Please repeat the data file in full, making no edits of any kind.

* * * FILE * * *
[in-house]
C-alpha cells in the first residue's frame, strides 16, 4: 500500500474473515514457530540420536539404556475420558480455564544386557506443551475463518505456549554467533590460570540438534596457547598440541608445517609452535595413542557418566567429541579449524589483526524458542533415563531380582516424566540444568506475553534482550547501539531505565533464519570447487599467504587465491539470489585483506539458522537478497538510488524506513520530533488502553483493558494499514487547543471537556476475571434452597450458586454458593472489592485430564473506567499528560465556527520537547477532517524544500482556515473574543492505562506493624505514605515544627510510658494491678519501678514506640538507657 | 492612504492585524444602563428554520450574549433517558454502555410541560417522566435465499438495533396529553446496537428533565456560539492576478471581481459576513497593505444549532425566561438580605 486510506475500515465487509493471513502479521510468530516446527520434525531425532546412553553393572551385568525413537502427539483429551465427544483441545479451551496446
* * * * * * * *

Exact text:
[in-house]
C-alpha cells in the first residue's frame, strides 16, 4: 500500500474473515514457530540420536539404556475420558480455564544386557506443551475463518505456549554467533590460570540438534596457547598440541608445517609452535595413542557418566567429541579449524589483526524458542533415563531380582516424566540444568506475553534482550547501539531505565533464519570447487599467504587465491539470489585483506539458522537478497538510488524506513520530533488502553483493558494499514487547543471537556476475571434452597450458586454458593472489592485430564473506567499528560465556527520537547477532517524544500482556515473574543492505562506493624505514605515544627510510658494491678519501678514506640538507657 | 492612504492585524444602563428554520450574549433517558454502555410541560417522566435465499438495533396529553446496537428533565456560539492576478471581481459576513497593505444549532425566561438580605 486510506475500515465487509493471513502479521510468530516446527520434525531425532546412553553393572551385568525413537502427539483429551465427544483441545479451551496446